Carmen: A Delightful Spectacle

WNO Triumphantly Returns to the Kennedy Center’s Opera House

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WNO's Carmen. Photo: Scott Suchman

Who doesn’t enjoy the striking spectacle of a handsome toreador singing astride a live horse on stage?

On May 15, The Washington National Opera (WNO) returned to its home at the Kennedy Center’s Opera House for the first time since the start of the pandemic. On stage: a gala production of Georges Bizet’s most famous composition, Carmen.

Combining tuneful arias and tragedy, Carmen is among the most accessible of operas. All the action takes place either in the city square or at a smuggler’s den deep in the forest. Don Jose, a corporal in the guard, falls for Carmen, a gypsy. Consumed by desire, he breaks his military vows, jilts his sweetheart and ignores his dying mother. Such is the power of love.

The opera begins in the town square of Seville. Soldiers and townspeople are about their business. Michaela, a young peasant girl, well-played by Vanessa Vasquez, arrives in search of her sweetheart Don Jose. The soldiers flirt with her, attempting to persuade her to stay. She declines and departs, promising to return at the changing of the guard.

Don Jose, played by internationally known tenor Michael Fabiano in his WNO debut, returns to the square, just missing Michaela. Simultaneously, a group of women exit the cigarette factory, led by the gypsy Carmen. The women flirt with the guards, who ask Carmen when she will bestow her love. The famous aria, “L’amour est un oiseau rebella,” better known as the “Habanera,” is her reply.

Carmen sings,

“Love is a rebellious bird
That none can tame,
And it is quite in vain that one calls it,
If it suits it to refuse;
Nothing to be done, threat or plea.
The one talks well, the other is silent;
And it’s the other that I prefer,
He said nothing, but he pleases me.”

Here, the voice of Grammy-winner Isabel Leonard, in her first WNO role, simply soars. Flirtatious, drop dead gorgeous, she is the paradigmatic Carmen, commanding attention from her entrance to her dramatic demise.

Isabel Leonard and Michael Fabiano in Carmen. Photo: Scot Suchman

When Don Jose refuses to pay her attention, Carmen throws a rose at his feet, returning to the factory with her coworkers. Don Jose hides the flower as Michaela returns bearing a letter from his mother. As he begins reading the letter after her departure, a fight among the workers spills out of the factory into the square, instigated by Carmen.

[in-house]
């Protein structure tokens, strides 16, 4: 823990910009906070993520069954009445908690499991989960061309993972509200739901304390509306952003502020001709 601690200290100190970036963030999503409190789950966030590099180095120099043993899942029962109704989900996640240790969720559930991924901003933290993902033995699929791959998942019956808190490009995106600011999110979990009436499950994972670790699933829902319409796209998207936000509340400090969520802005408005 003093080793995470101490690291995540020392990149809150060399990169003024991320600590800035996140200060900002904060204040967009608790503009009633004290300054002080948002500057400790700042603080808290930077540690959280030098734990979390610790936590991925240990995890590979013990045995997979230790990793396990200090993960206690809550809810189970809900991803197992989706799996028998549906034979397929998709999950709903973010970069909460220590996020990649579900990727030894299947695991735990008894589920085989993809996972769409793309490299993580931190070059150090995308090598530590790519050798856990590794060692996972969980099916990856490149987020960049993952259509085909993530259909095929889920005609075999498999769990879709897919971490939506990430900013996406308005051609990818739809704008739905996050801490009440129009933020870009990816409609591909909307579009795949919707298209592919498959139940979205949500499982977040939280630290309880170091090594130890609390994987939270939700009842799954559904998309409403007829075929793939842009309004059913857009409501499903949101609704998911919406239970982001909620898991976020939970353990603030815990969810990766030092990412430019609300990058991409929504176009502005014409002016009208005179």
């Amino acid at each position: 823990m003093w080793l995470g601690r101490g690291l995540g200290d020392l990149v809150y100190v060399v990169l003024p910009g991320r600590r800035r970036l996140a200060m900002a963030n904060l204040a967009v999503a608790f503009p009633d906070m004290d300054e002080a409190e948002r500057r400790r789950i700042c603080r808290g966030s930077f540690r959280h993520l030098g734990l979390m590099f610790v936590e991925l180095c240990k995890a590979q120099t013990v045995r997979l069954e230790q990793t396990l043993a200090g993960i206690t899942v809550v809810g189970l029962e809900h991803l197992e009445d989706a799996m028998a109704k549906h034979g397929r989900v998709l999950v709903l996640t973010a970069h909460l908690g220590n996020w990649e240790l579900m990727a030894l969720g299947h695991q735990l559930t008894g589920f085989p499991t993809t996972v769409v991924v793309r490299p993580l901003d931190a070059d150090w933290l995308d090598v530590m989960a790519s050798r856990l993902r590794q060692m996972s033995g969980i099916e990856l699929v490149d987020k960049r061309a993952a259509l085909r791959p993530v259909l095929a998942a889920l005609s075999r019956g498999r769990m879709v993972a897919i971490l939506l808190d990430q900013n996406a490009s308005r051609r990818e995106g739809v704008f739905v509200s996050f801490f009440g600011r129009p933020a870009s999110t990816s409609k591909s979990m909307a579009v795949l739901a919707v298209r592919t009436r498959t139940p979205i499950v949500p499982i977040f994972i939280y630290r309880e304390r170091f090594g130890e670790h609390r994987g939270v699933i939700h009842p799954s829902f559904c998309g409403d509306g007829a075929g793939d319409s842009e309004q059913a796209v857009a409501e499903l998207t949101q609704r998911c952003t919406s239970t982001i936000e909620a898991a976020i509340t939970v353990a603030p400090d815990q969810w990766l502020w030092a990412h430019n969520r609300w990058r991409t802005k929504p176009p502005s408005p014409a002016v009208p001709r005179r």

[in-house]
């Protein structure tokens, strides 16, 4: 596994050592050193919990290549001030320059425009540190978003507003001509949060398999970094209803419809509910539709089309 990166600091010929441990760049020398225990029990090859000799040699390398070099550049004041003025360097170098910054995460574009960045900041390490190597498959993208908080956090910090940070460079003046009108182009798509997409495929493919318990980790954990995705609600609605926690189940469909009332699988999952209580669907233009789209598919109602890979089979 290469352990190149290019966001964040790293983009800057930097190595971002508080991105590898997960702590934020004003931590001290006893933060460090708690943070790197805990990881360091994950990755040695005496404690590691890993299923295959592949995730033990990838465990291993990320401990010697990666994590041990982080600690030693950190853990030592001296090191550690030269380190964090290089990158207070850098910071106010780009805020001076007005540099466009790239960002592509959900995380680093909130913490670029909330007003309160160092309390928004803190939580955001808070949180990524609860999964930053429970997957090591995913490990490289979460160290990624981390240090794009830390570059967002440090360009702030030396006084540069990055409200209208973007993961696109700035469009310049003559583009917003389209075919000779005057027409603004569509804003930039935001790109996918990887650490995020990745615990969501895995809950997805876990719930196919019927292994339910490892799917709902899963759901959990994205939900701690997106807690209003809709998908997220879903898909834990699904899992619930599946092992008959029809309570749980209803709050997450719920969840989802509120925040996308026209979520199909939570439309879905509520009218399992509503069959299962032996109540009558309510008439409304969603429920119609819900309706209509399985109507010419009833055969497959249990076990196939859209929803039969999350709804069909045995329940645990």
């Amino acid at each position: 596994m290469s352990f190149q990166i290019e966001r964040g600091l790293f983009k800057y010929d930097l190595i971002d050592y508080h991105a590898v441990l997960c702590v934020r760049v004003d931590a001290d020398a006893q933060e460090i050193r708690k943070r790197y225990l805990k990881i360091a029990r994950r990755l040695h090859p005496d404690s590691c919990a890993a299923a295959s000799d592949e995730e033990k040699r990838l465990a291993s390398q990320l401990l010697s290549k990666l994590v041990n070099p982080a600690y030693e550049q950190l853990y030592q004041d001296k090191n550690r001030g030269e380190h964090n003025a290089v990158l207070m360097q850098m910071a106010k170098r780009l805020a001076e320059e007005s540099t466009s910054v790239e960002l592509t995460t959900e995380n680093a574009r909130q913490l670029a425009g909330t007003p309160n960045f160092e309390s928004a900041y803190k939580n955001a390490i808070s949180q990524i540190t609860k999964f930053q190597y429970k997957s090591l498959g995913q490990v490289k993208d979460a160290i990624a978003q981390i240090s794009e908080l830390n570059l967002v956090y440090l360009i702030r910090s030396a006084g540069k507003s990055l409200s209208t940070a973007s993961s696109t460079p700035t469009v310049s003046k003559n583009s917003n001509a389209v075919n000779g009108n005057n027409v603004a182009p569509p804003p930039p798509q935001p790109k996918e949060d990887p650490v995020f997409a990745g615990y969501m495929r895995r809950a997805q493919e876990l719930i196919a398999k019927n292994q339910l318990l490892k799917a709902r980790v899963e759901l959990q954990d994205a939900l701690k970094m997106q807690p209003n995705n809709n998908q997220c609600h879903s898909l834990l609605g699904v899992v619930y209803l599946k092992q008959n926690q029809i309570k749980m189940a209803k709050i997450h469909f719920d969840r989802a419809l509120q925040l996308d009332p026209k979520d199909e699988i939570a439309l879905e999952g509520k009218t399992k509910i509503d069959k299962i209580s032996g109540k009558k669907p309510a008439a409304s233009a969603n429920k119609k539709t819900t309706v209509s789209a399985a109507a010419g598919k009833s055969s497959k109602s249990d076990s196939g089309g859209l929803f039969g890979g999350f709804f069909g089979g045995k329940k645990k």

Don Jose is sent by a superior to retrieve Carmen. When she refuses to answer any questions about the altercation, he is ordered to take her to prison. Carmen employs her wiles to convince Jose to aid her escape. For this dereliction of duty, Don Jose is himself arrested and imprisoned.

So begins a drama of jealousy and revenge, as Carmen first loves and then rejects Don Jose in favor of the toreador Escamillo, performed by the baritone Ryan Speedo Green, who casts a commanding physical presence on the stage.

Green’s rendition of Bizet’s aria, “Votre Toast,” better known as the “Toreador Song,” in Act Two is superb. He reprises the song later in Act Four, at one point astride a live steed. In the interim, he woos Carmen away from Don Jose triggering the soldier’s jealous rage that ultimately results in her murder.

The drama moves swiftly, supported by an excellent ensemble of talented singers and dancers. The dynamics and tempo of Bizet’s masterpiece rests in the able hands of Conductor Evan Rogister, who leads his orchestra in a rousing, rollicking performance. Director Francesca Zambello’s spare staging presents no distraction from the action, which is well blocked and fast paced.

The WNO’s Carmen is opera at its classic best, a combination of beautiful music, high drama and spectacle. Don’t miss it.

Here is information on WNO’s Carmen, on stage until May 28.